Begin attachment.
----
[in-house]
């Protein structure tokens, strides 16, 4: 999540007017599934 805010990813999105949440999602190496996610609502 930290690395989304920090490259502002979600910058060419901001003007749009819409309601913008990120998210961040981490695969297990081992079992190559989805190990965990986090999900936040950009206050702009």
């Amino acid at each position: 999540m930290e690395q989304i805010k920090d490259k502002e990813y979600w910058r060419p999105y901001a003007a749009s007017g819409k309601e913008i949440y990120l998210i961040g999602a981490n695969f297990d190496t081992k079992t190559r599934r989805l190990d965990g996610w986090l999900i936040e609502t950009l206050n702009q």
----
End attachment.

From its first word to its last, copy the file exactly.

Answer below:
[in-house]
């Protein structure tokens, strides 16, 4: 999540007017599934 805010990813999105949440999602190496996610609502 930290690395989304920090490259502002979600910058060419901001003007749009819409309601913008990120998210961040981490695969297990081992079992190559989805190990965990986090999900936040950009206050702009």
């Amino acid at each position: 999540m930290e690395q989304i805010k920090d490259k502002e990813y979600w910058r060419p999105y901001a003007a749009s007017g819409k309601e913008i949440y990120l998210i961040g999602a981490n695969f297990d190496t081992k079992t190559r599934r989805l190990d965990g996610w986090l999900i936040e609502t950009l206050n702009q």